Origin of strapping1
Origin of strapping2
verb (used with object), strapped, strap·ping.
Origin of strap
Related Words for strappinghulking, burly, sturdy, hulk, brawny, hefty, hunk, husky, powerful, robust, stalwart, stout, tall, vigorous, ox, powerhouse, well-built
Examples from the Web for strapping
Contemporary Examples of strapping
The strapping 24-year-old Brit is not only one of the hottest young actors in Hollywood but also dating ‘It Girl’ Cara Delevingne.Angelina Jolie’s New Muse: The Rise of Jack O’Connell, Star of the WWII Epic ‘Unbroken’
December 10, 2014
After serving for thirteen years as Det. Elliot Stabler, the strapping actor has transitioned into film.Life After ‘SVU’: Christopher Meloni on ‘They Came Together,’ Stabler, and His Famous Behind
June 21, 2014
Oh, and don't forget about Daniel Day-Lewis' finest turn yet—or the comedy of our "strapping young Muslim socialist"-in-chief.Best White House 'Nerd Prom' Jokes
Ben Teitelbaum, Alex Chancey
May 2, 2014
The two strapping marshals behind him looked plenty strong enough to have coaxed him to his feet if he had decided otherwise.9/11 Manhattan Murder Is No Mystery Thanks to Bin Laden Kin Trial
March 4, 2014
He is a strapping 20-year-old with dark intense eyes but flashed a friendly smile.Did the U.S. Make a Mistake In Seizing Anas al-Liby?
October 14, 2013
Historical Examples of strapping
A fine, strapping trio they were, splendidly horsed and admirably equipped.The Prisoner of Zenda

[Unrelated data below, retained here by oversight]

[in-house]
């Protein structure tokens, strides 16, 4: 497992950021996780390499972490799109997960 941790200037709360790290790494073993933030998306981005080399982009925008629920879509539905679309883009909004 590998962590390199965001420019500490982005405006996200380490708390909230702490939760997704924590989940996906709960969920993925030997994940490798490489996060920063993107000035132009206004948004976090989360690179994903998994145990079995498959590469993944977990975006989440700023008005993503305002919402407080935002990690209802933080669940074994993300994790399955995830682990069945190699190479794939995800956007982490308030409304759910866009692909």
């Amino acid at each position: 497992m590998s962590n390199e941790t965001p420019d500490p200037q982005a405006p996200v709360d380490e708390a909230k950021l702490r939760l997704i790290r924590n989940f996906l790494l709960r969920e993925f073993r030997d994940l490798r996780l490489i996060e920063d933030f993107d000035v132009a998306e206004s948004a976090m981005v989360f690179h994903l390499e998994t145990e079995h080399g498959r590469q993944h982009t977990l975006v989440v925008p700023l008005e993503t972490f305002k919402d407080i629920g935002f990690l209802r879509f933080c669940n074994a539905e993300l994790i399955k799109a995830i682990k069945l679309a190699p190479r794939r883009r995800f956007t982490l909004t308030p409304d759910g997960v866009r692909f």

Mason paused halfway in the act of strapping on his packsack.The Long Voyage
Carl Richard Jacobi
Then there's Romulus and Remus, the twins, strapping young fellows.The Trail of '98
Robert W. Service
"Good-bye," said Ralph, who was just then strapping his books together for school.Grandmother Dear
You're as fine, strapping a specimen of a healthy human being as I've ever seen.'Circus
Alan Edward Nourse
Word Origin for strapping
verb straps, strapping or strapped (tr)
Word Origin for strap
"tall and sturdy," originally applied to women, 1650s, from present participle of strap (v.). Cf. similar senses of whopping, spanking.
1610s, from Scottish and/or nautical variant of strope "loop or strap on a harness" (mid-14c.), probably from Old French estrop "strap," from Latin stroppus "strap, band," perhaps from Etruscan, ultimately from Greek strophos "twisted band," from strephein "to turn" (see strophe). Old English stropp, Dutch strop "halter" also are borrowed from Latin.